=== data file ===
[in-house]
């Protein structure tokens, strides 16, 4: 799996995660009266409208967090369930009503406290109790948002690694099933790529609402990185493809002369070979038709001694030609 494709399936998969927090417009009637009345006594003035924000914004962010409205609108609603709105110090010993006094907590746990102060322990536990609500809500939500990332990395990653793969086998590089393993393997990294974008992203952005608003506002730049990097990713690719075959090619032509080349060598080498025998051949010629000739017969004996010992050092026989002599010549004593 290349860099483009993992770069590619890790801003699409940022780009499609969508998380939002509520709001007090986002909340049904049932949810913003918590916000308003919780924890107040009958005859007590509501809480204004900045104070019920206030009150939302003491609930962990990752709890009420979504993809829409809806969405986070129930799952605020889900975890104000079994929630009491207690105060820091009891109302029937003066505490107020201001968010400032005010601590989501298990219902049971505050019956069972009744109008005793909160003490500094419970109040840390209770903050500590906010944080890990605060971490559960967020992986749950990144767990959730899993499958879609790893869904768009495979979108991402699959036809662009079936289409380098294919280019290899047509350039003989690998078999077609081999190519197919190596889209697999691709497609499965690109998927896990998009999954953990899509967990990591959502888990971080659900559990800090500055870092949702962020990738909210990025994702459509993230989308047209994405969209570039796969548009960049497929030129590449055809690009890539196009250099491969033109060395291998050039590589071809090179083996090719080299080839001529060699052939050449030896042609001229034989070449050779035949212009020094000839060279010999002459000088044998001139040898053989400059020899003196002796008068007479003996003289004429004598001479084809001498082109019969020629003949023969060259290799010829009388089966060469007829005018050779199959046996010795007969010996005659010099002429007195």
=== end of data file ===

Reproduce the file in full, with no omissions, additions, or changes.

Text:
[in-house]
């Protein structure tokens, strides 16, 4: 799996995660009266409208967090369930009503406290109790948002690694099933790529609402990185493809002369070979038709001694030609 494709399936998969927090417009009637009345006594003035924000914004962010409205609108609603709105110090010993006094907590746990102060322990536990609500809500939500990332990395990653793969086998590089393993393997990294974008992203952005608003506002730049990097990713690719075959090619032509080349060598080498025998051949010629000739017969004996010992050092026989002599010549004593 290349860099483009993992770069590619890790801003699409940022780009499609969508998380939002509520709001007090986002909340049904049932949810913003918590916000308003919780924890107040009958005859007590509501809480204004900045104070019920206030009150939302003491609930962990990752709890009420979504993809829409809806969405986070129930799952605020889900975890104000079994929630009491207690105060820091009891109302029937003066505490107020201001968010400032005010601590989501298990219902049971505050019956069972009744109008005793909160003490500094419970109040840390209770903050500590906010944080890990605060971490559960967020992986749950990144767990959730899993499958879609790893869904768009495979979108991402699959036809662009079936289409380098294919280019290899047509350039003989690998078999077609081999190519197919190596889209697999691709497609499965690109998927896990998009999954953990899509967990990591959502888990971080659900559990800090500055870092949702962020990738909210990025994702459509993230989308047209994405969209570039796969548009960049497929030129590449055809690009890539196009250099491969033109060395291998050039590589071809090179083996090719080299080839001529060699052939050449030896042609001229034989070449050779035949212009020094000839060279010999002459000088044998001139040898053989400059020899003196002796008068007479003996003289004429004598001479084809001498082109019969020629003949023969060259290799010829009388089966060469007829005018050779199959046996010795007969010996005659010099002429007195």